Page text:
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The Origins of the Second World War Paperback – 31 Oct 1991

4.3 out of 5 stars 55 customer reviews

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Product details

  • Paperback: 357 pages
  • Publisher: Penguin Books; New Ed edition (31 Oct. 1991)
  • Language: English
  • ISBN-10: 014013672X
  • ISBN-13: 978-0140136722
  • Product Dimensions: 13 x 2.1 x 19.7 cm
  • Average Customer Review: 4.3 out of 5 stars  See all reviews (55 customer reviews)
  • Amazon Bestsellers Rank: 14,456 in Books (See Top 100 in Books)
  • See Complete Table of Contents

Product Description

Review

Taylor's most perfect work of art, a miracle of proportion, language and insight (Robert Skidelsky)

A dazzling exercise in revisionism which summed up Taylor's paradoxical, provocative and inventive approach to history (The Times)

Taylor was a lifelong dissenter ... at his best - as in The Origins of the Second World War ... he shifted the gorund of major debates (Ben Pimlott Financial Times)

No historian of the past century has been more accessible (Niall Ferguson Sunday Telegraph)

An almost faultless masterpiece (Observer)

Highly original and penetrating ... No one who has digested this enthralling work will ever be able to look at the period again in quite the same way (Sunday Telegraph)

About the Author

A.J.P. Taylor (1906-1990) was one of the most controversial historians of the twentieth century. He served as a lecturer at the Universities of Manchester, Oxford, and London.


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Customer Reviews

Top Customer Reviews

Format: Paperback
Intensely controversial in its day, this book is now recognised as being an important piece of historical research which lay bare the reasons for the cataclysm that defined the twentieth century.

It suited those involved to present the 2nd world war as a result of the evil machinations of Hitler, a view reinforced in the public's mind by Churchill's own account of the war. In this book Taylor presents the alternative view that it wasn't pre-planned, but we fell into it almost by accident. At the time of publication the war was still a raw memory and Churchill was a public hero, lauded for his prescience before the outbreak of war and leading the nation through its darkest days, so this view which directly challenged the great man and brought back so many bad memories was controversial.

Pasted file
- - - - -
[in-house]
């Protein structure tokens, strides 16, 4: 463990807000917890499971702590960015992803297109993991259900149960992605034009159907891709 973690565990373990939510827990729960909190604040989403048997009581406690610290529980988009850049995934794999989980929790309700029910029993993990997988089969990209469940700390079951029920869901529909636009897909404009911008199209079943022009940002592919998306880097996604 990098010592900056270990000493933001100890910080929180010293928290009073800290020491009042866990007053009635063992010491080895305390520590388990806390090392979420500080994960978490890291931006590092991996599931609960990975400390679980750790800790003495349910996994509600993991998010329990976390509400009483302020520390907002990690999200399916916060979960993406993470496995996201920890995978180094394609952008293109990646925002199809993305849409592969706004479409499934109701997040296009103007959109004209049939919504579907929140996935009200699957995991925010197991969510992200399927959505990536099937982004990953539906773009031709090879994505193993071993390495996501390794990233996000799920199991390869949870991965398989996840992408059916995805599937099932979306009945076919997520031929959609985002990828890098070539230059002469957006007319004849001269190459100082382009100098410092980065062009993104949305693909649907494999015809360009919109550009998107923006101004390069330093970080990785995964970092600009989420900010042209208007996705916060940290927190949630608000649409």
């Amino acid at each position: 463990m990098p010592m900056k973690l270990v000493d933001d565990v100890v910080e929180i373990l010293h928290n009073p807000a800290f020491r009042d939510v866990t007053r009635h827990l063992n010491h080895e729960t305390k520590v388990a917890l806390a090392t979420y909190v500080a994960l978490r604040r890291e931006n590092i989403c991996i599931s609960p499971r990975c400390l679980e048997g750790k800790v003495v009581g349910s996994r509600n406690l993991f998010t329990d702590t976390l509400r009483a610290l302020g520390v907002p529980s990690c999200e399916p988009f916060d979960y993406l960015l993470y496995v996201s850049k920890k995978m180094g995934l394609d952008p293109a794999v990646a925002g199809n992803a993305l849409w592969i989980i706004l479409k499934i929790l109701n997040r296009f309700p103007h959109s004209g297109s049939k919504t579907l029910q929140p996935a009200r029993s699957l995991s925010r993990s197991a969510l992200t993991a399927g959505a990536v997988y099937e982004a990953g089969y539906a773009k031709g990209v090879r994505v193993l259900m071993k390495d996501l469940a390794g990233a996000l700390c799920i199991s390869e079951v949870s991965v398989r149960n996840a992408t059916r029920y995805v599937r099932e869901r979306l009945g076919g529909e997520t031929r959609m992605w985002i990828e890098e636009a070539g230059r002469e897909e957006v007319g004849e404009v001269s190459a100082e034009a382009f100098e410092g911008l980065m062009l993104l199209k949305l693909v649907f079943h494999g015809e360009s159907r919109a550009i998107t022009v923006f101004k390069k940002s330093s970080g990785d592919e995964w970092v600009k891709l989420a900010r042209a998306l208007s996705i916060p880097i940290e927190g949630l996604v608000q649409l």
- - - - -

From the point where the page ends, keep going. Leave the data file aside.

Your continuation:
In this book we are presented with a wealth of evidence to support this radical view, a careful evaluation of all the available evidence, presented in a clear and readable fashion. The research is authoritative, but the real joy of this book is its readability. Unlike some accounts of tangled world affairs, this is incredibly accessible, and not just for scholars.

A must read for anyone interested in this era of history. 5 stars.
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Format: Paperback Verified Purchase
The reviewer who has read the book in the English Penguin edition of 1991 was surprised to note that while the book was translated into German soon after its first British edition some 50 years ago the Germans never seem to have given it much attention, in spite of the fact that what the author has to say about Germany is much more positive than historiography in general and German historiography in particular would have it.

By now, the book is some fifty years old and one wonders whether it is still an interesting read. In a foreword ("Second Thoughts") to the 1991 edition, the author takes up this question and does not significantly alter his views; on the subject of the 'Austrian Anschluss' of early 1938 (p. 8), he says: "the Austrian crisis was launched by Schuschnigg, not by Hitler" he muses about the German occupation of the Czech lands a year later (p. 9) and says that for many years he had been under the impression that Hacha, the president of Czechoslovakia had been ordered by Hitler to come to Berlin, whereas the files available at Prague document that the trip was undertaken at Hacha's initiative who was wondering what to do in the face of the obvious break-up of the country once Slovakia had claimed independence and unrest was brewing among the Hungarian and other minorities.